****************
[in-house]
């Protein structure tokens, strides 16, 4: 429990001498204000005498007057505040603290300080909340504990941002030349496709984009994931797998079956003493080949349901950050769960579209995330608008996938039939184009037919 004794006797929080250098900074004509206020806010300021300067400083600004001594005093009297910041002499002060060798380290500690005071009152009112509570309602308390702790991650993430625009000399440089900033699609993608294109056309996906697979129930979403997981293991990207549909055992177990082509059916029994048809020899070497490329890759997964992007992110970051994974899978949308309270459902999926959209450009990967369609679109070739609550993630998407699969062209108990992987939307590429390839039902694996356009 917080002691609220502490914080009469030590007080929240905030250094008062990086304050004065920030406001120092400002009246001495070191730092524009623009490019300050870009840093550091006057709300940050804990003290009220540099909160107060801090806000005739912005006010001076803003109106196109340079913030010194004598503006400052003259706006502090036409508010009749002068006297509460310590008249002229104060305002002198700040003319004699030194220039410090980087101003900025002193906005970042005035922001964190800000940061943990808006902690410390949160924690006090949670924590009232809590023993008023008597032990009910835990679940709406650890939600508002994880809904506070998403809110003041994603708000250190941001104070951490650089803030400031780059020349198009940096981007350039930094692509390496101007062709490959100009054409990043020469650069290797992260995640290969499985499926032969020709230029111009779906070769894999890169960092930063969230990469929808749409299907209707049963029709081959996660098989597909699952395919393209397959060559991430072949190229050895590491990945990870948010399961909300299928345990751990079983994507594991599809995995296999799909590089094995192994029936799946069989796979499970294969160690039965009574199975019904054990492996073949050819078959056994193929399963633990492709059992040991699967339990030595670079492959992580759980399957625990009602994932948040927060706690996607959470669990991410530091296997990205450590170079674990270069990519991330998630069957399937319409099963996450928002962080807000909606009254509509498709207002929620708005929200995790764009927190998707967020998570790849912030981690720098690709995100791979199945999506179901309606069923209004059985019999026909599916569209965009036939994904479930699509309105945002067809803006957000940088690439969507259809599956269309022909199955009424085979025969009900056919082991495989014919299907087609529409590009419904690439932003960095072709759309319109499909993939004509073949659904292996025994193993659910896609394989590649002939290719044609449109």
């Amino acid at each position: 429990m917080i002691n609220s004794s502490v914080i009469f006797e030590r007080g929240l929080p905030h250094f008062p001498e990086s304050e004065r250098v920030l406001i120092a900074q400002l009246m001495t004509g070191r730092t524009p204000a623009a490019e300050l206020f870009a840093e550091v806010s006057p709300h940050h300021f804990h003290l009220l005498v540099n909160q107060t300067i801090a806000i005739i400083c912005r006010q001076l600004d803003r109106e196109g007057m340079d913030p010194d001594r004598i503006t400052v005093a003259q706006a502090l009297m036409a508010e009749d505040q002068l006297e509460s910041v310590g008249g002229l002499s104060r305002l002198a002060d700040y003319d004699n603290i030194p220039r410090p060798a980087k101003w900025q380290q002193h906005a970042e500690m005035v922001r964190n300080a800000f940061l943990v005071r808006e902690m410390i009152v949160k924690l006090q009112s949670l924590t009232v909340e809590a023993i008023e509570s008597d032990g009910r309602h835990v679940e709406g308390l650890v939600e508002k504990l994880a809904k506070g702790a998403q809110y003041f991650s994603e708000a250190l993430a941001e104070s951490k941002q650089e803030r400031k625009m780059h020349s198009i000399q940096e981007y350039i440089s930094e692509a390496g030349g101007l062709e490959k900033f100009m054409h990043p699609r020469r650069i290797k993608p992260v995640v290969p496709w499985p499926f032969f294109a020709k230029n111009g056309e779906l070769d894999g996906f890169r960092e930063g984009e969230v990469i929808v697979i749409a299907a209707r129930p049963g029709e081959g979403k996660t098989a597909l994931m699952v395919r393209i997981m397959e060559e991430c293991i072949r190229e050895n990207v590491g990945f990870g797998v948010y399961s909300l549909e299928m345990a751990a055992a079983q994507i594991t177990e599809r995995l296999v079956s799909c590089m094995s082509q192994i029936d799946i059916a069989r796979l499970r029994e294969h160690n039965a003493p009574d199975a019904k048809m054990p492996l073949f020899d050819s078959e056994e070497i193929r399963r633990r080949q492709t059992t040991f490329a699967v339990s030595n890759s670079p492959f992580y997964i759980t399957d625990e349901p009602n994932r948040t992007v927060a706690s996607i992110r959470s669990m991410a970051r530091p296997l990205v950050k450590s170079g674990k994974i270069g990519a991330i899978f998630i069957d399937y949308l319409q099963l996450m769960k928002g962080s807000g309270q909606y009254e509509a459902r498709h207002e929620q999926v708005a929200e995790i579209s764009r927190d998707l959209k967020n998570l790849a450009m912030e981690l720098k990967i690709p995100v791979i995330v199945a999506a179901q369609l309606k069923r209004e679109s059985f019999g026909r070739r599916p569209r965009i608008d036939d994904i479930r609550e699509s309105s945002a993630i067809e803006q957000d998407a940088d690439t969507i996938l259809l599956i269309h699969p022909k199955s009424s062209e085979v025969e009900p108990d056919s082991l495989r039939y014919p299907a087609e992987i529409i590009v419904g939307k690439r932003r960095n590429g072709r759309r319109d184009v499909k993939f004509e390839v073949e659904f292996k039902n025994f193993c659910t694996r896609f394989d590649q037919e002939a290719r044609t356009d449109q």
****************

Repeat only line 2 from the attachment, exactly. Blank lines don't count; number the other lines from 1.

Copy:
């Protein structure tokens, strides 16, 4: 429990001498204000005498007057505040603290300080909340504990941002030349496709984009994931797998079956003493080949349901950050769960579209995330608008996938039939184009037919 004794006797929080250098900074004509206020806010300021300067400083600004001594005093009297910041002499002060060798380290500690005071009152009112509570309602308390702790991650993430625009000399440089900033699609993608294109056309996906697979129930979403997981293991990207549909055992177990082509059916029994048809020899070497490329890759997964992007992110970051994974899978949308309270459902999926959209450009990967369609679109070739609550993630998407699969062209108990992987939307590429390839039902694996356009 917080002691609220502490914080009469030590007080929240905030250094008062990086304050004065920030406001120092400002009246001495070191730092524009623009490019300050870009840093550091006057709300940050804990003290009220540099909160107060801090806000005739912005006010001076803003109106196109340079913030010194004598503006400052003259706006502090036409508010009749002068006297509460310590008249002229104060305002002198700040003319004699030194220039410090980087101003900025002193906005970042005035922001964190800000940061943990808006902690410390949160924690006090949670924590009232809590023993008023008597032990009910835990679940709406650890939600508002994880809904506070998403809110003041994603708000250190941001104070951490650089803030400031780059020349198009940096981007350039930094692509390496101007062709490959100009054409990043020469650069290797992260995640290969499985499926032969020709230029111009779906070769894999890169960092930063969230990469929808749409299907209707049963029709081959996660098989597909699952395919393209397959060559991430072949190229050895590491990945990870948010399961909300299928345990751990079983994507594991599809995995296999799909590089094995192994029936799946069989796979499970294969160690039965009574199975019904054990492996073949050819078959056994193929399963633990492709059992040991699967339990030595670079492959992580759980399957625990009602994932948040927060706690996607959470669990991410530091296997990205450590170079674990270069990519991330998630069957399937319409099963996450928002962080807000909606009254509509498709207002929620708005929200995790764009927190998707967020998570790849912030981690720098690709995100791979199945999506179901309606069923209004059985019999026909599916569209965009036939994904479930699509309105945002067809803006957000940088690439969507259809599956269309022909199955009424085979025969009900056919082991495989014919299907087609529409590009419904690439932003960095072709759309319109499909993939004509073949659904292996025994193993659910896609394989590649002939290719044609449109």